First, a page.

The reports of the Alamo slaughter terrified the people of Gonzales. They were panic-stricken by the general belief that Santa Anna next would sweep eastward with his well-trained army, in a drive to wipe the rebellious Texans from the face of the earth. Then began the exodus of frantic colonists known to Texas history as the "Runaway Scrape." Men, women and children packed what belongings they could take in wagons and carts, on horseback, or on their own backs, and fled their homes in terror across the rain soaked country . . . all moving eastward toward the Louisiana border to escape the wrath of the bloodthirsty Santa Anna.

General José UrreaGeneral Houston, realizing that his few hundred green troops were no match for the well-drilled hordes from Mexico, evacuated Gonzales and had the rear guard put the town to the torch. The Texans crossed the Colorado River on the 17th at Jesse Burnam's, and camped there for two days. Then the army resumed its march down the east bank to Benjamin Beason's crossing, some twenty miles below, near the present town of Columbus. Camp was pitched at Beason's on the 20th. Had the retreating column been fifty miles farther south, the troops might have heard the distant rumble and crackle of gunfire. On March 19, Colonel James Walker Fannin Jr., commanding about 450 volunteers withdrawing from Goliad toward Victoria, was defeated in battle on Coleto Creek by General José Urrea's forces (photo at left) of 1200 infantry and 700 cavalry. Fannin surrendered. On Palm Sunday, March 27, he and 352 of his men were marched out on the roads near Goliad and brutally shot down, by order of Santa Anna.

 

THE MEXICAN PURSUIT

Gen. Adrian WollFlushed with their Alamo victory, the Mexican forces were following the colonists. Houston's scouts reported that General Ramirez y Sesma and General Adrian Woll (left) were on the west side of the Colorado with approximately 725 troops and General Eugenio Tolso with 600. By this time recruits and reinforcements had increased Houston's army to a strength estimated as high as 1200. The chilling news of Fannin's defeat, reaching the Texas forces on March 25, impelled many to leave the ranks, to remove their families beyond the Sabine. Those remaining clamored for action, but Houston decided to continue his retreat. On the 26th, keeping his own counsel, he marched his army five miles. On the 27th the column reached the timbers of the Brazos River bottoms, and on the 28th arrived at San Felipe de Austin, on the west bank of the Brazos. On the 29th the army marched six miles up the river in a driving rain, and camped on Mill Creek. On the 30th after a fatiguing tramp of nine miles, the army reached a place across the river from "Bernardo," on one of the plantations of the wealthy Jared E. Groce, and there camped and drilled for nearly a fortnight. [this plantation belonging to Groce has been confused by the historian John Henry Brown, and perhaps others, with another plantation he owned which was situated in the present county of Grimes, and known as "Groce's Retreat."]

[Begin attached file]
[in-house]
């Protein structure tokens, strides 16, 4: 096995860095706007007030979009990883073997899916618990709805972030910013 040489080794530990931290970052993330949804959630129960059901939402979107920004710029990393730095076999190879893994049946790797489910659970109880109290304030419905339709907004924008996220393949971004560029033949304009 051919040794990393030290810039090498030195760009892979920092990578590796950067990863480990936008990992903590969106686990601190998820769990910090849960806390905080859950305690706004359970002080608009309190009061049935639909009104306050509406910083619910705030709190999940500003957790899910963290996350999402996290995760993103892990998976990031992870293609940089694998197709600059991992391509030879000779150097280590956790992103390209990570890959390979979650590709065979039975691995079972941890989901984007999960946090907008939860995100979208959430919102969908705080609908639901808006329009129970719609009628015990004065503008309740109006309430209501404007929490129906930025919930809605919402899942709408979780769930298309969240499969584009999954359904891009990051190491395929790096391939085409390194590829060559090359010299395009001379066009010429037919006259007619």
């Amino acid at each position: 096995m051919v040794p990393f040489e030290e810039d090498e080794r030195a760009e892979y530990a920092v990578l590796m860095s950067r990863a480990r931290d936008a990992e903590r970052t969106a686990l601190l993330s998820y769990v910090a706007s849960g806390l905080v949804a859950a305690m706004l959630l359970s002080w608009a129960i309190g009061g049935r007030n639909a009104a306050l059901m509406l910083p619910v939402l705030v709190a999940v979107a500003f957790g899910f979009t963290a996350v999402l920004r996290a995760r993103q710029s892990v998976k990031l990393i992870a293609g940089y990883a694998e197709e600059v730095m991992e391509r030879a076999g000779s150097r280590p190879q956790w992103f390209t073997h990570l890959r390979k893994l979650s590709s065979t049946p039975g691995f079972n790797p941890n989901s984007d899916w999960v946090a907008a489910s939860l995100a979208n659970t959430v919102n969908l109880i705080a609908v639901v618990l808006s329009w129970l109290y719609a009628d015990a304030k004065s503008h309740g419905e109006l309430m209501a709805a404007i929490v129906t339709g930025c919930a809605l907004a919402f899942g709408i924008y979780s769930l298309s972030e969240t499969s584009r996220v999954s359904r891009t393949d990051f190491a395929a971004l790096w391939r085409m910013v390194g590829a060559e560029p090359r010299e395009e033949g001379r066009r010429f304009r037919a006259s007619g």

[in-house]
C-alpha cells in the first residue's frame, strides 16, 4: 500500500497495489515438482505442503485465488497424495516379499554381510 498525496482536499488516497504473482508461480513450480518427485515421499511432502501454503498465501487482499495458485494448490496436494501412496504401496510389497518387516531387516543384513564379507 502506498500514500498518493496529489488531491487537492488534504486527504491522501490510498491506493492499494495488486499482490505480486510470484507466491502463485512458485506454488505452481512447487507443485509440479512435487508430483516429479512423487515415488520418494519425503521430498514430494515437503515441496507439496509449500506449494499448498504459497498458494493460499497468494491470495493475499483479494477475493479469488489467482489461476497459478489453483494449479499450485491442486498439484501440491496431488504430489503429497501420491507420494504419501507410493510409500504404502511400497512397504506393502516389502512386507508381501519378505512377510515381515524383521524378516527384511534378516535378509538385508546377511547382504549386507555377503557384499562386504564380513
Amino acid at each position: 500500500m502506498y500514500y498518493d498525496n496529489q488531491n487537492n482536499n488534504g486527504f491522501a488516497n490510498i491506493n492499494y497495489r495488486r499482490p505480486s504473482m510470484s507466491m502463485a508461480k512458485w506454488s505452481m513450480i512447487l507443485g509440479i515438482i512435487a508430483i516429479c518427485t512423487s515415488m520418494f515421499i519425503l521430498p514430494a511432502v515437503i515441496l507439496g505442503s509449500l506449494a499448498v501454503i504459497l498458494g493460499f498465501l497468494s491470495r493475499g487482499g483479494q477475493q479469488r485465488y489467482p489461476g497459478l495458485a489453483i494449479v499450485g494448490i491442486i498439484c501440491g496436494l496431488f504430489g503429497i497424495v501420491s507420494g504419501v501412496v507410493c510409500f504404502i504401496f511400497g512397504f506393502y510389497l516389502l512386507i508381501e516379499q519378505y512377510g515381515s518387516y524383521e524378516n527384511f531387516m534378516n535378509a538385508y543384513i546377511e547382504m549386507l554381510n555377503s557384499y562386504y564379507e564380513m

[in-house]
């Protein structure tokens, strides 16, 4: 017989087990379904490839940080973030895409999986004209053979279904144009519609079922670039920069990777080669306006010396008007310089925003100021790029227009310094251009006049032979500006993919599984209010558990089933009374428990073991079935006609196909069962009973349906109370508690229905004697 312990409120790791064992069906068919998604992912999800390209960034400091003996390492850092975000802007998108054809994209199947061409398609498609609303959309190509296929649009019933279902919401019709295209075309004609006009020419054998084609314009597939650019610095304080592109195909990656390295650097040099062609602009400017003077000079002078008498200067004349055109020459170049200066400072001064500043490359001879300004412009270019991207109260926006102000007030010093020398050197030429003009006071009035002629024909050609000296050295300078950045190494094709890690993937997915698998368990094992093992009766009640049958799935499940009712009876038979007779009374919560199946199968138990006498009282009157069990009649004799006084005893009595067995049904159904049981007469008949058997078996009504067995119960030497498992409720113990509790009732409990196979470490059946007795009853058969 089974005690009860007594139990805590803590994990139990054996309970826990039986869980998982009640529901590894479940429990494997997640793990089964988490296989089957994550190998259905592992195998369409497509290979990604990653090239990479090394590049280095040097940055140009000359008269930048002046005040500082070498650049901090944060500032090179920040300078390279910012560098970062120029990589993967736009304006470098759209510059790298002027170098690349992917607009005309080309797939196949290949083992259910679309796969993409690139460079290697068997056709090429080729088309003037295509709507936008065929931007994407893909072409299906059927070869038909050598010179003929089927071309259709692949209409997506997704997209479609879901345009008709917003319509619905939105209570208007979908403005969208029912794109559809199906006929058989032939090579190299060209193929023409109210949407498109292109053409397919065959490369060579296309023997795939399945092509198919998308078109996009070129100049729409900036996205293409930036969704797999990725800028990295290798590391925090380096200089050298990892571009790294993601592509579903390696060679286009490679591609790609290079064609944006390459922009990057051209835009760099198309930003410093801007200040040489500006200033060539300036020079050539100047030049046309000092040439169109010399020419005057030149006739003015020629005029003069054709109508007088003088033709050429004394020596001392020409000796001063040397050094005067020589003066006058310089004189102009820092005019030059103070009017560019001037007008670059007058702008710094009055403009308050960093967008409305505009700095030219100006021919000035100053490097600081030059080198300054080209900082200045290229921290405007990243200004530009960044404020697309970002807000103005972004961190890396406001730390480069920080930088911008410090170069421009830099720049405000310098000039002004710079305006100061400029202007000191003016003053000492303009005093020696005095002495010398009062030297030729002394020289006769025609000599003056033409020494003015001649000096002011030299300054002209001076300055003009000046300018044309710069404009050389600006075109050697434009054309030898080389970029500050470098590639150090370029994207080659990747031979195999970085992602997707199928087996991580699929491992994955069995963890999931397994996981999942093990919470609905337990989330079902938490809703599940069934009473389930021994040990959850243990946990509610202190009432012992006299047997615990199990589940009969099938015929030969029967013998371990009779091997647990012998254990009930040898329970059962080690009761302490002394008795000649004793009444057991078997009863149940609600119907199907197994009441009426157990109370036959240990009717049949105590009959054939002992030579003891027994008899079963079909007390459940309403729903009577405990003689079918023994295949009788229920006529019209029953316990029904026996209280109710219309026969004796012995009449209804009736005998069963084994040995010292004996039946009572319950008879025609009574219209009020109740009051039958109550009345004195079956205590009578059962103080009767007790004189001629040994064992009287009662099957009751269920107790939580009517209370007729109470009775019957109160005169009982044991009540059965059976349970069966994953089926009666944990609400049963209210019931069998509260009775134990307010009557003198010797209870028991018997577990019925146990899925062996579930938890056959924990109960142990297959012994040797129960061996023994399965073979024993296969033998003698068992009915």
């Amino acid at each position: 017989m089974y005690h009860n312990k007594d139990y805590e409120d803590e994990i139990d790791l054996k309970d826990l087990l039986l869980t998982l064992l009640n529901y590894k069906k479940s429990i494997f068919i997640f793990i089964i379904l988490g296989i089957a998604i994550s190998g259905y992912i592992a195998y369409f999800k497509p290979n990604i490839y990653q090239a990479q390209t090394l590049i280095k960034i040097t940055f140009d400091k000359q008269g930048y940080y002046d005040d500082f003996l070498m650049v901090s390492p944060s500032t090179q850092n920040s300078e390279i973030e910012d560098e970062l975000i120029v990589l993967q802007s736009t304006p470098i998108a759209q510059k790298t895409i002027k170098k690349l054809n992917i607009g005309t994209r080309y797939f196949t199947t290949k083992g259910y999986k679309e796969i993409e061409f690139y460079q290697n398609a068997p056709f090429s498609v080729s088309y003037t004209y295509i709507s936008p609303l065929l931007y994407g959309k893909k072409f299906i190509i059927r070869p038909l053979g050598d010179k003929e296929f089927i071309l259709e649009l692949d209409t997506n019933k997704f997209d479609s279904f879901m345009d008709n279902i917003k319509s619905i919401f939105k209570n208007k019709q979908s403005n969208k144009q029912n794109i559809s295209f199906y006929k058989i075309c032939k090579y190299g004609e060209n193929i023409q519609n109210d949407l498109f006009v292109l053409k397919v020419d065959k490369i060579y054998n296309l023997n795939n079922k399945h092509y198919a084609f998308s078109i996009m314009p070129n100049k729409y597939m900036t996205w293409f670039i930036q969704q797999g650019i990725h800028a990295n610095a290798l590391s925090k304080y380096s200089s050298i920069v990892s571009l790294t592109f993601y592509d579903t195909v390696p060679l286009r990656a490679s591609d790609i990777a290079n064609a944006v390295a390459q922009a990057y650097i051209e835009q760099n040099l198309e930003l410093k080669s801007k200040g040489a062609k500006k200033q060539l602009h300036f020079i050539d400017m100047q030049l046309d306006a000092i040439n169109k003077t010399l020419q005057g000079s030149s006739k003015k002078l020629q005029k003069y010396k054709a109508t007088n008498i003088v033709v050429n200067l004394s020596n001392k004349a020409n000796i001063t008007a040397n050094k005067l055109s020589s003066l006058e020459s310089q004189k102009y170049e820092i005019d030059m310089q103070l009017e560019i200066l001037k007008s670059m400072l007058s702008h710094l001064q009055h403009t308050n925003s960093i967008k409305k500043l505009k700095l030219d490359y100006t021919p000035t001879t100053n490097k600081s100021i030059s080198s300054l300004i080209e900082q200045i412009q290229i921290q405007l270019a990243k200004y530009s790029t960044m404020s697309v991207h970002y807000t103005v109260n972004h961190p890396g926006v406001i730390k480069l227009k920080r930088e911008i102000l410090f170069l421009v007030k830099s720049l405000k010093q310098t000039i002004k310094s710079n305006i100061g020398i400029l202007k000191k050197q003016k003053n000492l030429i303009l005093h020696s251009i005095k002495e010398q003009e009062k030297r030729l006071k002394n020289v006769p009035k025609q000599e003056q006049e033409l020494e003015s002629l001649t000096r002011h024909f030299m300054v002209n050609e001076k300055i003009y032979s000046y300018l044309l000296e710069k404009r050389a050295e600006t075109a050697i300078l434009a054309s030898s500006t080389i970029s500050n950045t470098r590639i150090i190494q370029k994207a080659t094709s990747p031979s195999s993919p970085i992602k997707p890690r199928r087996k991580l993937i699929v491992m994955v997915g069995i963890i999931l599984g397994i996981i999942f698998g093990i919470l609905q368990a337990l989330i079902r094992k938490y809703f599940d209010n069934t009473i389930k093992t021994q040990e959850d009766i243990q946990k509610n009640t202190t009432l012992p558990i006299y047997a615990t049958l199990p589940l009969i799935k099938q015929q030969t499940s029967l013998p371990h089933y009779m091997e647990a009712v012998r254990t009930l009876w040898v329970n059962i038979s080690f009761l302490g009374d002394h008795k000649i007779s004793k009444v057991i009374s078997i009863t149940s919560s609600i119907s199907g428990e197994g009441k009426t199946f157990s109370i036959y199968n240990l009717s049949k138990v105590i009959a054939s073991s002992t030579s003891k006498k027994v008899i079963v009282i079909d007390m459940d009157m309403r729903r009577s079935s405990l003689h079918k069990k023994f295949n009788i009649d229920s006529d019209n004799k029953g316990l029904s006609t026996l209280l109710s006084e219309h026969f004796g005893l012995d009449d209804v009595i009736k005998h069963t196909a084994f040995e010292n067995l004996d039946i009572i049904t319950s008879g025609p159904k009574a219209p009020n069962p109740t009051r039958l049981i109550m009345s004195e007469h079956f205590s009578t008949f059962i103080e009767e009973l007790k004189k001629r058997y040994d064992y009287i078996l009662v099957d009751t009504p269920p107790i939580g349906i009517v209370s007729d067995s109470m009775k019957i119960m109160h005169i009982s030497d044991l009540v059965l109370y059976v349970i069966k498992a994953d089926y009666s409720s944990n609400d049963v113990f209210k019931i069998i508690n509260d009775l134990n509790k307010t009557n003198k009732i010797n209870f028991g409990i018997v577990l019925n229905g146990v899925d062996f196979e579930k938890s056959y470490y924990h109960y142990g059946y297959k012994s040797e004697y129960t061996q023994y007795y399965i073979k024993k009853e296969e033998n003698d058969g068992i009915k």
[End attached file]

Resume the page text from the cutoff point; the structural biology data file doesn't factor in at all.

David BurnetWhen the ad interim Texas government at Washington-on-the-Brazos learned of the Mexicans' approach, in mid-March, it fled to Harrisburg. President David G. Burnet (left) sent the commander-in-chief a caustic note, prodding him to stop his retreat and fight. Secretary of War Thomas J. Rusk (below) arrived at the camp April 4 at Burnet's direction, to urge Houston to a more aggressive course. Houston having shown no disposition to fight, Santa Anna decided to take possession of the coast and seaports, as a step in his plan to round up the revolutionists. Crossing the Brazos at Fort Bend (now called Richmond) on the 11th, the Mexican general proceeded on April 14 on the road to Harrisburg, taking with him about 700 men and one twelve-pounder cannon. Urrea was at Matagorda with 1200 men: Gaona was somewhere between Bastrop and San Felipe, with 725; Sesma, at Fort Bend, with about 1,000, and Vicente Filisola between San Felipe and Fort Bend, with nearly 1800 men.

 

Thomas J. RuskSanta Anna arrived at Harrisburg on the 15th. There he learned that the Burnet government had gone down Buffalo Bayou to New Washington (now Morgan's Point), about 18 miles southeast. Burning Harrisburg, Santa Anna sped after them. On the 19th when he arrived at New Washington he learned that the new Texas government had fled to Galveston. Santa Anna then set out for Anahuac via Lynchburg.

THE ROAD TO SAN JACINTO

Meanwhile, on April 11th, the Texans at Groce's received two cannon, known to history as the "Twin Sisters," a gift from citizens of Cincinnati, Ohio. Thus fortified, General Houston, after a consultation with Rusk, decided to move on to the east side of the Brazos. The river being very high, the steamboat "Yellow Stone" and a yawl were used to ferry the army, horses, cattle and baggage across. The movement began on the 12th and was completed at 1 p.m. on the 13th.

On the 13th Houston ordered Major Wyly Martin, Captain Mosely Baker, and other commanders of detachments assigned to delaying actions, to rejoin the main army at the house of Charles Donoho, about three miles from Groce's. At Donoho's the road from San Felipe to eastern Texas crossed the road south from Groce's.